Extra credit: Without looking it up, what was Victor Fleming’s less commercially successful film of 1939 which has come to gain iconic status?

(Stop looking it up. You know this.)

Liberated Negative Space o’ the Day: Breaking news, corset edition

May 31, 2011

Lingerie suffrage has taken a giant leap forward.


Taken by me. Portland, OR. October 31, 2008.

There are a couple of possibilities here.

“Just in corsets, vote.” (Only vote in corsets.)

“Just in — corsets. [And remember to] Vote.” (Referring to upcoming election.)

But my favorite is:
“Just in: corsets vote!” (We now live in a truly inclusive democracy.)


1939.

To answer your next question, they vote as independents. They don’t support either of the major two parties’ agendas. Free thinkers, corsets. Not like stockings, those slaves to the Man (eye roll). Tiresome parrots of right-wing media outlets, them.

Rainy days and Mondays: Inspiration Station and Movie Moment — Wizard of Oz edition

January 18, 2010

Sheets of rain keep falling here. It’s pretty when a little sun comes through, it makes it look like glass. But otherwise it’s overall a very dingy scene and it bums me out even more than a rainy day normally would (I actually like the rain, mainly) because I am waiting to hear from my husband about his grandmother. She’s not expected to live much longer than the next few days; when she passes away, I will fly to Portland to be with him and the family. I simply can’t let him go through that alone, and I would never disrespect my in-laws by even considering not going, to say nothing of the fact that I would like to say goodbye to a woman in whose home I lived (we rented from them once they moved to a retirement center), whose son I spent a great deal of time with, and to whose grandson I got married. It will be difficult, but it has to be done.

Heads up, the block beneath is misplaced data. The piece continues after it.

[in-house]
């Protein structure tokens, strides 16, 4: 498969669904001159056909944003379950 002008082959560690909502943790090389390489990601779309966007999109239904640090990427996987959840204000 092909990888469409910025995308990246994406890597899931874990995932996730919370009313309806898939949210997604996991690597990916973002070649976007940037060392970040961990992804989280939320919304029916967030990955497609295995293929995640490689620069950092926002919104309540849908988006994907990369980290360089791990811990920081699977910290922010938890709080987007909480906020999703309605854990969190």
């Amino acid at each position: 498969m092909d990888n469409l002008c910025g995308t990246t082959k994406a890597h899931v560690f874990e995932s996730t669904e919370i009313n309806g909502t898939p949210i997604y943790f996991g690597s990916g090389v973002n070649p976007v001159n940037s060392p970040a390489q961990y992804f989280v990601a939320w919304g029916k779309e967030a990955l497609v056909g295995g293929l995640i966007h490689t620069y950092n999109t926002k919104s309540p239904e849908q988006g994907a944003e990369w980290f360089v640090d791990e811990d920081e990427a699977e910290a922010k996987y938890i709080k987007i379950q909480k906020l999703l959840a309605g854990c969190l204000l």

So today, being that it was raining cats and dogs and I think I even saw a ferret, and as kidlet had a school holiday, I wanted to have special bonding time before I travel without her. We are almost never separated, so I’m anxious about that as well.

We decided to make chicken noodle soup and grilled cheese sandwiches (total rainy day food) and watch us some uplifting movies. First up was The Wizard of Oz, and it started my wheels turning about the books and about the pluses and pitfalls of escapism.